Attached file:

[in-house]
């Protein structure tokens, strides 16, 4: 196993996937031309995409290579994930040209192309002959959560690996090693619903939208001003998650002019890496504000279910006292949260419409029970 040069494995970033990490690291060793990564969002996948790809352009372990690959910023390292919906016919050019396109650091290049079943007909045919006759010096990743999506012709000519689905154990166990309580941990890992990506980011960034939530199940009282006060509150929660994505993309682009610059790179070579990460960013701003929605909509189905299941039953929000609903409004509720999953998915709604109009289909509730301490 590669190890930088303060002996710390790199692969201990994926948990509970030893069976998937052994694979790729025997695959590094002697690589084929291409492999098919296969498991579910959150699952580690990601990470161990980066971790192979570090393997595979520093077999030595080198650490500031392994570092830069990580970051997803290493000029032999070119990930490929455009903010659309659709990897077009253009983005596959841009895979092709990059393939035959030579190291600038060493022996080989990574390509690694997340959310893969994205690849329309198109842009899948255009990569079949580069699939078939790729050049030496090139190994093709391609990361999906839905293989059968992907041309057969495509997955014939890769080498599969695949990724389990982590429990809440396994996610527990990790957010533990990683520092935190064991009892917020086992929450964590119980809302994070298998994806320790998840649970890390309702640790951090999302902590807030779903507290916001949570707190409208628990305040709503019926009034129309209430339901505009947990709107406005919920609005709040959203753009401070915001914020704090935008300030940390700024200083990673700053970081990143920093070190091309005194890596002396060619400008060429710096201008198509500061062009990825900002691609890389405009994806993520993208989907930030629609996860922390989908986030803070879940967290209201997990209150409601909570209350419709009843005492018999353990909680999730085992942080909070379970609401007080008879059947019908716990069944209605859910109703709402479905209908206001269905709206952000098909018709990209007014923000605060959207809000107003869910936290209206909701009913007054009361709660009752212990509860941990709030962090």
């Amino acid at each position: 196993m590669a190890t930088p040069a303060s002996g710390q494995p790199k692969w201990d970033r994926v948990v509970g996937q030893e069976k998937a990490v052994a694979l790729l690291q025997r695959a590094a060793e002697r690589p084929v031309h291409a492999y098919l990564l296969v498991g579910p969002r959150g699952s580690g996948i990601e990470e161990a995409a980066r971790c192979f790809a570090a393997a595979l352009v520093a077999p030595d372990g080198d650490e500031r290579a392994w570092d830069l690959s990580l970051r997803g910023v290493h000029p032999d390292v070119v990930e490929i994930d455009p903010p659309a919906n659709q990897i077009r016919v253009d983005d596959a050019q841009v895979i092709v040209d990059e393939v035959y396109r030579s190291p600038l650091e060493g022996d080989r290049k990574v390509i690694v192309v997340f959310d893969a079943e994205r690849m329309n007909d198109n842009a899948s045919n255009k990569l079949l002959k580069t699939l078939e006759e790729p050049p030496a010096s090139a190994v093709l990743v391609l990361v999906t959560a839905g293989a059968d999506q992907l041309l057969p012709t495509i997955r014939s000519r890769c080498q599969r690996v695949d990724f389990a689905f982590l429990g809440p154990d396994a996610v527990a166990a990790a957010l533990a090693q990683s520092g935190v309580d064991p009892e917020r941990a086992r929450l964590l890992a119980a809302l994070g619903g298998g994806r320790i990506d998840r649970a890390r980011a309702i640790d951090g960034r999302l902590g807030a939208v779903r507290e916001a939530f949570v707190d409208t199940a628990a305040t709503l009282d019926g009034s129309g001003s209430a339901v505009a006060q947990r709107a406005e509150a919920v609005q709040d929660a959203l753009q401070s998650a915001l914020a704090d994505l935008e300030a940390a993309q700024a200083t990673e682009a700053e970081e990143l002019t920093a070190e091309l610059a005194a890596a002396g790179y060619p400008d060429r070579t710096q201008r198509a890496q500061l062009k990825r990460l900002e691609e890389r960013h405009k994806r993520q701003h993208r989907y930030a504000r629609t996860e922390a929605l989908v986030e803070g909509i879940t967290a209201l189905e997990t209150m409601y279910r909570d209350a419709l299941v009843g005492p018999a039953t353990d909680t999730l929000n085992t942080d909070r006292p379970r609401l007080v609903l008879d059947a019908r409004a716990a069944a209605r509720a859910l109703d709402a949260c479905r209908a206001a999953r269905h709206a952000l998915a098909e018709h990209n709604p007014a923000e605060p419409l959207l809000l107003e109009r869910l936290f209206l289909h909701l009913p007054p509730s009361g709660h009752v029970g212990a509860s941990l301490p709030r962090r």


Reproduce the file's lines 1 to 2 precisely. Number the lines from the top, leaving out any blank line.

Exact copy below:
[in-house]
């Protein structure tokens, strides 16, 4: 196993996937031309995409290579994930040209192309002959959560690996090693619903939208001003998650002019890496504000279910006292949260419409029970 040069494995970033990490690291060793990564969002996948790809352009372990690959910023390292919906016919050019396109650091290049079943007909045919006759010096990743999506012709000519689905154990166990309580941990890992990506980011960034939530199940009282006060509150929660994505993309682009610059790179070579990460960013701003929605909509189905299941039953929000609903409004509720999953998915709604109009289909509730301490 590669190890930088303060002996710390790199692969201990994926948990509970030893069976998937052994694979790729025997695959590094002697690589084929291409492999098919296969498991579910959150699952580690990601990470161990980066971790192979570090393997595979520093077999030595080198650490500031392994570092830069990580970051997803290493000029032999070119990930490929455009903010659309659709990897077009253009983005596959841009895979092709990059393939035959030579190291600038060493022996080989990574390509690694997340959310893969994205690849329309198109842009899948255009990569079949580069699939078939790729050049030496090139190994093709391609990361999906839905293989059968992907041309057969495509997955014939890769080498599969695949990724389990982590429990809440396994996610527990990790957010533990990683520092935190064991009892917020086992929450964590119980809302994070298998994806320790998840649970890390309702640790951090999302902590807030779903507290916001949570707190409208628990305040709503019926009034129309209430339901505009947990709107406005919920609005709040959203753009401070915001914020704090935008300030940390700024200083990673700053970081990143920093070190091309005194890596002396060619400008060429710096201008198509500061062009990825900002691609890389405009994806993520993208989907930030629609996860922390989908986030803070879940967290209201997990209150409601909570209350419709009843005492018999353990909680999730085992942080909070379970609401007080008879059947019908716990069944209605859910109703709402479905209908206001269905709206952000098909018709990209007014923000605060959207809000107003869910936290209206909701009913007054009361709660009752212990509860941990709030962090």